What’s Next for Impact Investing Series: : 5 Things You Need to Know About Impact Investing Metrics
Editor’s note: The last year has seen significant churn in the impact investing sector, most notably with the wind down of E+Co. Today we’re starting a new ongoing series, What’s Next for Impact Investing, in which fund managers and other practitioners discuss how they are building and evolving business models to achieve both maximum social impact and solid returns. The series wil be archived on the NextBillion Big Idea page. This article also can be found on the IDB blog.
Right after the IDB joined the Global Impact Investing Network (GIIN), the Inter-American Development Bank’s Opportunities for the Majority Initiative (OMJ), which focuses on Base of the Pyramid sustainable business models, restructured its impact measurement system across its grant and investment portfolio, puttingImpact Reporting & Investment Standard (IRIS) metrics at its core.
As a result, we now have a better picture of the portfolio’s overall performance, we can track and aggregate data to show how this impact builds on top of our development objectives and we are able to connect our internal performance tracking tools with those of the impact investing community.
Since bridging both systems in 2010 we have learned five lessons:
1. The reporting requirements should be simple and in linewith the client companies’ operations. (E.g. Number of individuals benefitting from the product or service offered, number of housing units financed, number of smallholder farmers or number of students enrolled).
2. It is necessary to involve both our own investment officers and the investee companies in the measuring and tracking process, training them on the importance of metrics and reporting.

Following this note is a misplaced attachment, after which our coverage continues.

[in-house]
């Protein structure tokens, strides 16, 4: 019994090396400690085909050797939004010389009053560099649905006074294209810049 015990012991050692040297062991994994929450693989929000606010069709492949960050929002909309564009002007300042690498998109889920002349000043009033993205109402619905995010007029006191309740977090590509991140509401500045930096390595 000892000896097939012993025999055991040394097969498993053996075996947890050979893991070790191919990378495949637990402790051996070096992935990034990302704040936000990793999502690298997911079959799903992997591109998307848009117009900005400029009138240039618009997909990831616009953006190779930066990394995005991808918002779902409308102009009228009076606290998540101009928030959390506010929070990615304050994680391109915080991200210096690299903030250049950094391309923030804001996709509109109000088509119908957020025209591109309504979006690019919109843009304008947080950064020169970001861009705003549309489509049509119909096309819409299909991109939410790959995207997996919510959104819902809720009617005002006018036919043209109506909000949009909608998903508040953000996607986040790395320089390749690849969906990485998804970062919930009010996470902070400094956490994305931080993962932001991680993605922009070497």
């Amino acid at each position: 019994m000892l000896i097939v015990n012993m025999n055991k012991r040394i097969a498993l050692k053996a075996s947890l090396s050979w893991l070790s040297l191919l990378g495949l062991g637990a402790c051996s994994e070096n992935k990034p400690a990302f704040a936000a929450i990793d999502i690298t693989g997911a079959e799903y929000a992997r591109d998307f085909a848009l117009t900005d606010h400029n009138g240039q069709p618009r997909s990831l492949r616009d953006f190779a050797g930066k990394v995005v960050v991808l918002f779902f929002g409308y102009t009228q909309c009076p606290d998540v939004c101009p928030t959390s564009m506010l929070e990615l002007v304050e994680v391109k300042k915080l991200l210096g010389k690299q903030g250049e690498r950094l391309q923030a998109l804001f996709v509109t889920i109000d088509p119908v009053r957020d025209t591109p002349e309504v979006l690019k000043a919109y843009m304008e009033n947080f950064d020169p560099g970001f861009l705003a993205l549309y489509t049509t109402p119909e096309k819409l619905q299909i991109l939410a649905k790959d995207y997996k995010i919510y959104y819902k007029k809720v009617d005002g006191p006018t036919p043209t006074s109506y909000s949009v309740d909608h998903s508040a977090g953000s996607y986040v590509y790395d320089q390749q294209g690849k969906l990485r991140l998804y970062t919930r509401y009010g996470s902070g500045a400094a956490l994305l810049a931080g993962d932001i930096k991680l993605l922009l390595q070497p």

3. Tracking performance helps better communicate with involved stakeholders since we are all speaking the same language and using the same type of indicators.
4. Not only investments need to be tracked. Grant-funded projects with potential to become profitable and sustainable business models need to be monitored from the start. This allows for smarter decisions regarding future financing, particularly involving debt.
5. Metrics must be negotiated during due diligence and be formally included in the loan agreements with the IDB.
Early in 2013, GIIN published the OMJ IRIS User Case as part of a series of cases that highlight key features of effective impact measurement programs and metrics frameworks implemented by IRIS users. There you can find out more details about the challenges we faced, the improvements we have made, as well as lessons learned. Any person or organization interested in impact measurement and performance tracking would find these series highly useful.
You can learn more about Base of the Pyramid business opportunities in Latin America and the Caribbean next week during the IDB’s annual meeting in Panama City. You can watch the live webcast of the seminar Unlocking scale: tapping existing platforms for reaching the Base of the Pyramid on March 15.